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Pro-Pain

No End In Sight

Review by Mike Korn

Sometimes it takes a band a long time to hit their stride. For Pro-pain, it took about sixteen years. A rock-solid presence in the metal and hardcore community for more than a decade, this band could always be counted on to deliver pounding, catchy metal with a biting lyrical touch.

With No End In Sight, Pro-pain has integrated melody and an almost pop sensibility into its still rugged framework of crunching riffs and metallic thunder. A lot of their earlier albums had a samey quality to them. Here, Pro-pain rolls the dice for a more accessible style and comes up big. I have been playing this disc almost continuously since getting it and I'm still blown away by how completely memorable the vocal hooks are. The pop description above may scare many of the band's bare-knuckled and tattooed faithful, but I think they will come around and agree with me that this is simply the best Pro-pain record ever if they listen with an open mind.

With Pro-pain opening up their horizons like this, there may truly be no end in sight for them.

This review is available in book format (hardcover and paperback) in Music Street Journal: 2009  Volume 1 at lulu.com/strangesound.

Track by Track Review
Let The Blood Run Through The Streets
This first cut kind of eases you into the album with a rough and crunchy anthem in typical Pro-pain style. The great growling vocals of Garky Meskil are snarling out lyrical defiance with the usual gusto. This song could have easily fit on any previous Pro-pain album. That will not be true for the following tracks.
Halo
This is another pretty typical cut, but here we sample the first of many memorable choruses that will stick in your mind. The song is a bitter look at those who climb the corporate ladder by selling their souls.
Hour of The Time
Here's where things really get interesting. Meskil's formerly gruff vocals become much smoother and melodic and in the background, we hear a lot of oldschool punk "whoa-oh-oh" back-up. That leads to an incredibly cool chorus that's unlike anything the band has done before.  "We've got a lot to hate, but a lot of hate to give, so give". Try getting this one out of your head. The guitar riffs and fills are also super strong and the solo is awesome. The vocals are so catchy you almost overlook how heavy the song actually is. This is an amazing track.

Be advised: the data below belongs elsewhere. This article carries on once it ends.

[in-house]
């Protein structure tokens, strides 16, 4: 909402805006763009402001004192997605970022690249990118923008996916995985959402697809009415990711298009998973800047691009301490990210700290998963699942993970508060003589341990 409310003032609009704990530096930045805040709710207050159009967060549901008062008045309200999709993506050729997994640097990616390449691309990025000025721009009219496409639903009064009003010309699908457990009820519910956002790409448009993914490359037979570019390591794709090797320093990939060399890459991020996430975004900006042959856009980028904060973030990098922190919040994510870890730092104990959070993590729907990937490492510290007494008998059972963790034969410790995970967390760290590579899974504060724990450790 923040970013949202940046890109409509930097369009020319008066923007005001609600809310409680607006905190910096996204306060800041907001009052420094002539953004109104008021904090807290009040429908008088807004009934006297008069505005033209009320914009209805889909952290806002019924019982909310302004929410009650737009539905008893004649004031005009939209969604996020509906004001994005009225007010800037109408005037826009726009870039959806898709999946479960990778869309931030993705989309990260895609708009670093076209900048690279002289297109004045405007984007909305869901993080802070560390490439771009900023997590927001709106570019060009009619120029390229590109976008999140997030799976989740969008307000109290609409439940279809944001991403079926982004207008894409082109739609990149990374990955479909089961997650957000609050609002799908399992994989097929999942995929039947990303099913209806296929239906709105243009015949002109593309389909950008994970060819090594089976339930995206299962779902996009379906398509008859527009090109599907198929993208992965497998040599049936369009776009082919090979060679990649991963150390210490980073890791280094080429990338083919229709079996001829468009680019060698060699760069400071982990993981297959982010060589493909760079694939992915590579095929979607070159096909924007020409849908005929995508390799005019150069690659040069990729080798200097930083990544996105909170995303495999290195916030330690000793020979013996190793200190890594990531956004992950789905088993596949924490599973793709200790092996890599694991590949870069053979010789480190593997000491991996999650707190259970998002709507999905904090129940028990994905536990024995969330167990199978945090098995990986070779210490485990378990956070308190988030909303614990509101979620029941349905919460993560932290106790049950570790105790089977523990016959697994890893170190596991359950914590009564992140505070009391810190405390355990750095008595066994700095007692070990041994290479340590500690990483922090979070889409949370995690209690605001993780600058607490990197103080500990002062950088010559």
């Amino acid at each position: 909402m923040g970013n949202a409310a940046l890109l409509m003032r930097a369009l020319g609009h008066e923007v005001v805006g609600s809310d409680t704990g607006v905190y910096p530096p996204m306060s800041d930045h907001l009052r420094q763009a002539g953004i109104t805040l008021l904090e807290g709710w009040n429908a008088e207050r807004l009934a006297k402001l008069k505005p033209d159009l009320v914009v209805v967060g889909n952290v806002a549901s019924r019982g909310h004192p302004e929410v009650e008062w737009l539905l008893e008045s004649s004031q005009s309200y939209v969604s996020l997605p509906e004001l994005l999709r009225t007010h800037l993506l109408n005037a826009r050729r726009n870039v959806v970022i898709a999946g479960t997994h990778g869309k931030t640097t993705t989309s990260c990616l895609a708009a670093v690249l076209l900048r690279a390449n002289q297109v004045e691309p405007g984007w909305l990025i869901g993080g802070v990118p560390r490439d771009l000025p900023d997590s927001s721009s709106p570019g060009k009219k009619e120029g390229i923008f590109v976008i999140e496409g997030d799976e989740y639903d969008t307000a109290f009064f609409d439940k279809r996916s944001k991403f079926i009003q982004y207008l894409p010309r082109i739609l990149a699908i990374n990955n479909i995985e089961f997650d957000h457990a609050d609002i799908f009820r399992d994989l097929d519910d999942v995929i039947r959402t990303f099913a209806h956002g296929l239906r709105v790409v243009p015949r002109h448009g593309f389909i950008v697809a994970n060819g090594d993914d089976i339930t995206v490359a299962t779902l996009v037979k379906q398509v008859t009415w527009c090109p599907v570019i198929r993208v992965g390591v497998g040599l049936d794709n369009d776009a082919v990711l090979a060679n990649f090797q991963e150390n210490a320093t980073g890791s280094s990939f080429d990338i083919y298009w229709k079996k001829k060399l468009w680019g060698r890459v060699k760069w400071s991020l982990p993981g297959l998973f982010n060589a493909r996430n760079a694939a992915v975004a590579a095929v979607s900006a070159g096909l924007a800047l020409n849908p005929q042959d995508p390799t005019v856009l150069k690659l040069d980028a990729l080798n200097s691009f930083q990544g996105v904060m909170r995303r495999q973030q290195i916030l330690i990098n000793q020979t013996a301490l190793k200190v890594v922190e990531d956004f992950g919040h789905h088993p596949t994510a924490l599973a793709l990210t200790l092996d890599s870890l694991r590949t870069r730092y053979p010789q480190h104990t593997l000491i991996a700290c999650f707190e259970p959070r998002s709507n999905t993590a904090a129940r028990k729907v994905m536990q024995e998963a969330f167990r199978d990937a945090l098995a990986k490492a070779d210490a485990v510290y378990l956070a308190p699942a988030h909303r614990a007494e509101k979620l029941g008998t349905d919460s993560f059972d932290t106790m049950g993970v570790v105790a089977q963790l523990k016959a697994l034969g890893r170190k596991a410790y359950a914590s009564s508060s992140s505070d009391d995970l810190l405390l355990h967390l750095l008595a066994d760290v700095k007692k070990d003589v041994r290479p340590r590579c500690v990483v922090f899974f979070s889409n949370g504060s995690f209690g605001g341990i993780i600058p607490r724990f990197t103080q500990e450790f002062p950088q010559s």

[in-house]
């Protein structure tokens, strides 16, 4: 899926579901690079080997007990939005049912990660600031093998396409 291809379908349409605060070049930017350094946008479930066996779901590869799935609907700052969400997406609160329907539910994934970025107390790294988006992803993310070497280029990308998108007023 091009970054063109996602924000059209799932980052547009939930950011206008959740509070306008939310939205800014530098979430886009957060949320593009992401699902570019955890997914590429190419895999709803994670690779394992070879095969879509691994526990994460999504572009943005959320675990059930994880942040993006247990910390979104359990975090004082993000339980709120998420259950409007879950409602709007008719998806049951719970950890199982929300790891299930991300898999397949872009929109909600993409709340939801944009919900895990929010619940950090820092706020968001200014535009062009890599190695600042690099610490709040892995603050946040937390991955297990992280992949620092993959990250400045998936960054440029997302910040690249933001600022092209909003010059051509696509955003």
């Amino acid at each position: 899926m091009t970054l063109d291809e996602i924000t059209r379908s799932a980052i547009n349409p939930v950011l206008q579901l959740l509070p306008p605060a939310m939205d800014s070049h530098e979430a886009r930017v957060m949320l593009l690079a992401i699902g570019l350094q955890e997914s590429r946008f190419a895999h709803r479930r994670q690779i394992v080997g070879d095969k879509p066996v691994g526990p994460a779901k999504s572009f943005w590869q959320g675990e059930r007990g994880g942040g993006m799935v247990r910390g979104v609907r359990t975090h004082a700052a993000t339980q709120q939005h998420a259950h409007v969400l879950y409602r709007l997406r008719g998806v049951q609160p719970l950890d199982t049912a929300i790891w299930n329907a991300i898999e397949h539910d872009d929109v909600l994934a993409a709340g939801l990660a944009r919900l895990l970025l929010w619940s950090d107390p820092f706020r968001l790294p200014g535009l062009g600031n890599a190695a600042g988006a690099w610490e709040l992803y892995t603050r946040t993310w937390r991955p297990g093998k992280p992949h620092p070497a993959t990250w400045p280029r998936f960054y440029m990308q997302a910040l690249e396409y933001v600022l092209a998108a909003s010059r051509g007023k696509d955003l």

To Never Return
This one kicks off in very heavy and punishing fashion, with a killer chugging riff. Meskil growls in singsong fashion as he relates a tale of religious fanaticism and intolerance. Then, to prove "Hour of the Time” was no fluke, we get another terrific chorus...clean gang vocals with an almost triumphant, upbeat feel to them. The climax here is also outstanding, with powerful guitar solos building parallel to Meskil repeatedly snarling "Never Return."
Where We Stand
Lyrically, this is the strongest song on the album...a tribute to all those victims of injustice who have been tortured and martyred through the ages. It starts with quivery, wavery guitar chords before a simple hammering staccato riff brings the heaviness in. The structure of the tune is very basic, but this adds to its strength, as it has a mega-catchy groovy. A fantastic chorus again brings it all home...it sounds very awkward, but again this helps its memorability. This could very well be the signature Pro-Pain tune in their entire catalogue.
Phoenix Rising
I thought the previous 3 tracks represented probably the best output in Pro-Pain's history. This song is not on the same level but it's still enjoyable. It’s very typical crunchy hardcore/metal crossover with a fist-pumping shouted chorus.
Go It Alone
Here's another one of my favorites. I really dig the underlying riffs, which have a lot of catchy energy but also a kind of sad feeling. There's plenty more vocal goodness here, with a real singalong feel and more "whoa-oh"s. The lyrics are less political, more personal this time around, and more hopeful as well. Believe it or not, there are bagpipes here, but they only become obvious at the end of the track, as it builds to a strong climax. 
All Rise!
Here we get a real chunky, chugging tune, with excellent contrast between Meskil's more gnarly than usual solo vocals and the clean singing on the catchy chorus. Tom Klimchuk is not the flashiest guitarist you'll ever hear but the guy really does a fine, efficient job throughout the album.
God's Will
This is another departure for the band. It starts low key and very moodily with the sound of a thunderstorm and minor key guitar before a surging, crushing guitar barrage comes in. Most of the lyrics are taken directly from apocalyptic Old Testament texts and again add to the album's theme of religious oppression. There's nothing upbeat or peppy about this tune...its one of the most ominous songs ever from Pro-Pain.
The Fight Goes On
Fast and angry, this is definitely oldschool Pro-Pain. The chorus is again very strong. As you might expect, the lyrics express the band's defiant stance: "Pain is a virtue and it makes us strong/Together we fight the good fight, no matter how long."
Where We Stand (Ream Mix)
Usually I hate these "remixes" of a song we already know, but this track is so strong, it fully justifies its inclusion here. It reworks the original in subtle ways, shifting that unforgettable chorus to the front and focusing more on bass and drums.  The hideous black metal type screams are courtesy of Meskil's own son, Corey, and add a creepy touch.
 
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